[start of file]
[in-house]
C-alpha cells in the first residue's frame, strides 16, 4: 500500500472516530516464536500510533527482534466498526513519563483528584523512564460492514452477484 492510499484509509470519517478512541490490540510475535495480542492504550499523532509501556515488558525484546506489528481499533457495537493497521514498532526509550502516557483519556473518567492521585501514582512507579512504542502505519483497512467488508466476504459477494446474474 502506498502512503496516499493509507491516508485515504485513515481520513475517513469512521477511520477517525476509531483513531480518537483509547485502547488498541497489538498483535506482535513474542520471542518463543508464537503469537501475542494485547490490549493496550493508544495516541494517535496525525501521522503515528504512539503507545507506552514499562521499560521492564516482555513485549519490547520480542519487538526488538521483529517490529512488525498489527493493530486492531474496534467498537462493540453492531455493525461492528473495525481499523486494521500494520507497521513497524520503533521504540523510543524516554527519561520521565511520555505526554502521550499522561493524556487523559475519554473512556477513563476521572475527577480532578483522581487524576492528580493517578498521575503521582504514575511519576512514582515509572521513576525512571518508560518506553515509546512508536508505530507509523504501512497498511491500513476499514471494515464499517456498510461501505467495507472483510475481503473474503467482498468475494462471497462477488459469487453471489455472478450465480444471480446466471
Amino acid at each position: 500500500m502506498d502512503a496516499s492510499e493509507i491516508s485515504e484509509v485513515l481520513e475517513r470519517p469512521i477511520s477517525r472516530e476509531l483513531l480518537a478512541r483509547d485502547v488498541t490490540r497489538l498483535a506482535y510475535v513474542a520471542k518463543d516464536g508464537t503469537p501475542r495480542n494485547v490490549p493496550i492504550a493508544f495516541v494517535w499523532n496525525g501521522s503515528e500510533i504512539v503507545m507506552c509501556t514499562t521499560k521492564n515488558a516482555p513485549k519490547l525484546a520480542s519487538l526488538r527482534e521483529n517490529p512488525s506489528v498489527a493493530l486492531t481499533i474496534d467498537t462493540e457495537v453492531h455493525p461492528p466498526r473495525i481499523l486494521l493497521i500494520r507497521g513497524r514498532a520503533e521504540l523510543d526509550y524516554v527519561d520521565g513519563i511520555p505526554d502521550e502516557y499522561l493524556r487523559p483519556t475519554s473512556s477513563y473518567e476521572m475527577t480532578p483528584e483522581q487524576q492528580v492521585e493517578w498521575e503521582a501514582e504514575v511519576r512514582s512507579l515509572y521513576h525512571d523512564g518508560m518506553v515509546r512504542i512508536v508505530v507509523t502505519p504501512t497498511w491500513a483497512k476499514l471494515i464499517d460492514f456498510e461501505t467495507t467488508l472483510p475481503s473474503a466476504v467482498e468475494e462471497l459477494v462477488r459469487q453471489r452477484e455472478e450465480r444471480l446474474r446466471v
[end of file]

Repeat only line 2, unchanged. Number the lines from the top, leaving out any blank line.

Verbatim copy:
C-alpha cells in the first residue's frame, strides 16, 4: 500500500472516530516464536500510533527482534466498526513519563483528584523512564460492514452477484 492510499484509509470519517478512541490490540510475535495480542492504550499523532509501556515488558525484546506489528481499533457495537493497521514498532526509550502516557483519556473518567492521585501514582512507579512504542502505519483497512467488508466476504459477494446474474 502506498502512503496516499493509507491516508485515504485513515481520513475517513469512521477511520477517525476509531483513531480518537483509547485502547488498541497489538498483535506482535513474542520471542518463543508464537503469537501475542494485547490490549493496550493508544495516541494517535496525525501521522503515528504512539503507545507506552514499562521499560521492564516482555513485549519490547520480542519487538526488538521483529517490529512488525498489527493493530486492531474496534467498537462493540453492531455493525461492528473495525481499523486494521500494520507497521513497524520503533521504540523510543524516554527519561520521565511520555505526554502521550499522561493524556487523559475519554473512556477513563476521572475527577480532578483522581487524576492528580493517578498521575503521582504514575511519576512514582515509572521513576525512571518508560518506553515509546512508536508505530507509523504501512497498511491500513476499514471494515464499517456498510461501505467495507472483510475481503473474503467482498468475494462471497462477488459469487453471489455472478450465480444471480446466471